100IN - The potential of circulating tumour cells as a liquid biopsy to guide therapy in prostate cancer

Date 27 September 2014
Event ESMO 2014
Session Liquid biopsy: Monitoring tumour-derived cell-free DNA, circulating tumour cells (CTC) and exosomes in patients with solid tumours
Topics Prostate Cancer
Translational Research
Basic Principles in the Management and Treatment (of cancer)
Presenter Klaus Pantel
Citation Annals of Oncology (2014) 25 (suppl_4): iv36-iv36. 10.1093/annonc/mdu312
Authors K. Pantel
  • -, UKE Universitätsklinikum Hamburg-Eppendorf KMTZ, - - Hamburg/DE




Sensitive methods have been developed to capture circulating tumor cells (CTCs) in the peripheral blood at the single cell level in prostate cancer patients (Pantel et al., Nature Rev Cancer 2008; Kang & Pantel, Cancer Cell 2013). CTCs are usually detected by immunostaining or RT-PCR assays, and more recently by the EPISPOT assay which measures the number of cells releasing/secreting tumor-associated marker proteins. Interestingly, detection of cell-free nucleic acids released by tumor cells such as tumor-associated DNA or microRNAs into the blood might become an indirect way to detect micrometastatic disease (Schwarzenbach/Pantel et al, Nature Rev Cancer 2011 & Nature Rev. Clin. Oncol. 2014). At present, most CTC assays rely on epithelial markers and miss CTCs undergoing an epithelial-mesenchymal transition (EMT). New markers such as the actin bundling protein plastin-3 (Yokobori et al., Cancer Res. 2013) are not downregulated during EMT and not expressed in normal blood cells might overcome this important limitation and, therefore, increase the sensitivity of CTC assays. Recently, in vivo capture of CTCs with an antibody-coated wire placed into the peripheral arm vein has become feasible and allows now the capture for CTCs from approx. 1.5 liters of blood within 30 minutes. CTC enumeration and characterization with certified systems provides reliable information on prognosis and may serve as liquid biopsy (Alix-Panabieres & Pantel, Clin. Chem. 2013; Pantel & Alix-Panabieres, Cancer Res., 2013). Moreover, monitoring of CTCs before, during and after systemic therapy (e.g., chemotherapy, hormonal therapy, antibody therapy) might provide unique information for the future clinical management of the individual prostate cancer patient and might serve as surrogate marker for response to therapy. Besides CTCs the analysis of ctDNA and circulating microRNAs may provide complementary information as “liquid biopsy” (Pantel & Alix-Panabieres, Cancer Res., 2013; Pantel et al., Nature Med. 2013; Heitzer et al., Genome Med. 2013; Schwarzenbach et al., Nature Rev. Clini. Oncol., 2014). This information can be used as companion diagnostics to improve the stratification of therapies and to obtain insights into therapy-induced selection of cancer cells (Wan, Pantel, Kang, Nature Med. 2013).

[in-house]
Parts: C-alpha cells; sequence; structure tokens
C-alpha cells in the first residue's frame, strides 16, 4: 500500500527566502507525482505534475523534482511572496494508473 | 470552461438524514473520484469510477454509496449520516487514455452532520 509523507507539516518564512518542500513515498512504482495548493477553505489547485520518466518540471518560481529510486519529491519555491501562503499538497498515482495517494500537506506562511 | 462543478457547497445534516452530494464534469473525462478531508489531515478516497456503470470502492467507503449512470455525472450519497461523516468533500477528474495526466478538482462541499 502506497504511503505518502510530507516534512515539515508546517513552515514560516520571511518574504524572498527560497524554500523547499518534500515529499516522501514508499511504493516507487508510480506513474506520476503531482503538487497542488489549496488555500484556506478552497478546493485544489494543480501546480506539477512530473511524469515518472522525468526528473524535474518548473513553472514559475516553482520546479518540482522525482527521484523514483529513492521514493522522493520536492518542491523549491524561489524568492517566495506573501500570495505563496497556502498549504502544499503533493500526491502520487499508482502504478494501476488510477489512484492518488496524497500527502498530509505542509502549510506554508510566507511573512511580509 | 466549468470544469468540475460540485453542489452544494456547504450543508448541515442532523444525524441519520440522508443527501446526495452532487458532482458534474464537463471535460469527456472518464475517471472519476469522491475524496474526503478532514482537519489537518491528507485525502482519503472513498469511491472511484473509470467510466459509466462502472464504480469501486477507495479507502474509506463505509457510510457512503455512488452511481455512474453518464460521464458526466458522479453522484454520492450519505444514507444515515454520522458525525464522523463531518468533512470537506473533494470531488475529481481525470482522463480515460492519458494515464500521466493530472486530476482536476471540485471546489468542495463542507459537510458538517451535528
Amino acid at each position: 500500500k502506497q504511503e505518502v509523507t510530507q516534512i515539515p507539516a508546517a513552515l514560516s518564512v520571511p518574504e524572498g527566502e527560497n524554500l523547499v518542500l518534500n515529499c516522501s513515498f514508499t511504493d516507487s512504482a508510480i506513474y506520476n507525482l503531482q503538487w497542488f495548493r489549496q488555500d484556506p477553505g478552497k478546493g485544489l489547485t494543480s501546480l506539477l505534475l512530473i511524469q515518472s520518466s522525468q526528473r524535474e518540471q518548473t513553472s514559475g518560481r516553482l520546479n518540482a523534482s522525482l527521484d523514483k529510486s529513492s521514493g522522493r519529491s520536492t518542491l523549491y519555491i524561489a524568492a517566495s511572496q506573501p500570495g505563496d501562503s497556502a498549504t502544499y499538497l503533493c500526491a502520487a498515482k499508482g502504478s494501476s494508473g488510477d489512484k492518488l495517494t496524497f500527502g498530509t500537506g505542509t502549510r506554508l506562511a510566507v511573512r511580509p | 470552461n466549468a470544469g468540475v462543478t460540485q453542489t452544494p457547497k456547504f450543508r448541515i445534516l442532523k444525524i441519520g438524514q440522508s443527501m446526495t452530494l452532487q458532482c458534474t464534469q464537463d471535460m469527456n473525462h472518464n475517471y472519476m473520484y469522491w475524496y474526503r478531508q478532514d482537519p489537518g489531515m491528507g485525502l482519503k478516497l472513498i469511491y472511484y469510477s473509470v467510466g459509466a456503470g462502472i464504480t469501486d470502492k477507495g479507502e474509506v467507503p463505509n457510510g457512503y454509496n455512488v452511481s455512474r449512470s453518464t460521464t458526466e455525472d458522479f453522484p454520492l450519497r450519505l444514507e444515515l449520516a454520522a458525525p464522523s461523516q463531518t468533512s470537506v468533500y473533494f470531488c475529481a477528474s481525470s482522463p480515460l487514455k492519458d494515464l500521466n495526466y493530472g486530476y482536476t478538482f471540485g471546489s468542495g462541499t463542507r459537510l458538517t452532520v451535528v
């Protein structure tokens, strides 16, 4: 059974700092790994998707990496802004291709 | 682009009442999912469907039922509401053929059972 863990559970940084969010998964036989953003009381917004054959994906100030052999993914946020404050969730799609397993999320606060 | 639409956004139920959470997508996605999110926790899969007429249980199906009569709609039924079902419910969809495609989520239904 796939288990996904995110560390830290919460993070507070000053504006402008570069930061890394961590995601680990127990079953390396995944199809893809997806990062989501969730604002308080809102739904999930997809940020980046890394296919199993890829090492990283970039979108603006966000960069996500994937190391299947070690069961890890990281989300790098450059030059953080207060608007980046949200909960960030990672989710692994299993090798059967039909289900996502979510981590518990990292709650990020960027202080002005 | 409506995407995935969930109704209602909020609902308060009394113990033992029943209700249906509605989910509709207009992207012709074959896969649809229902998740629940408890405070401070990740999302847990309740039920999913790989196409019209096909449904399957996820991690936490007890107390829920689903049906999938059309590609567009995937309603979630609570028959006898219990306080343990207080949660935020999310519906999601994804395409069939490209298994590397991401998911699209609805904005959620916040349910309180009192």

The author has declared no conflicts of interest.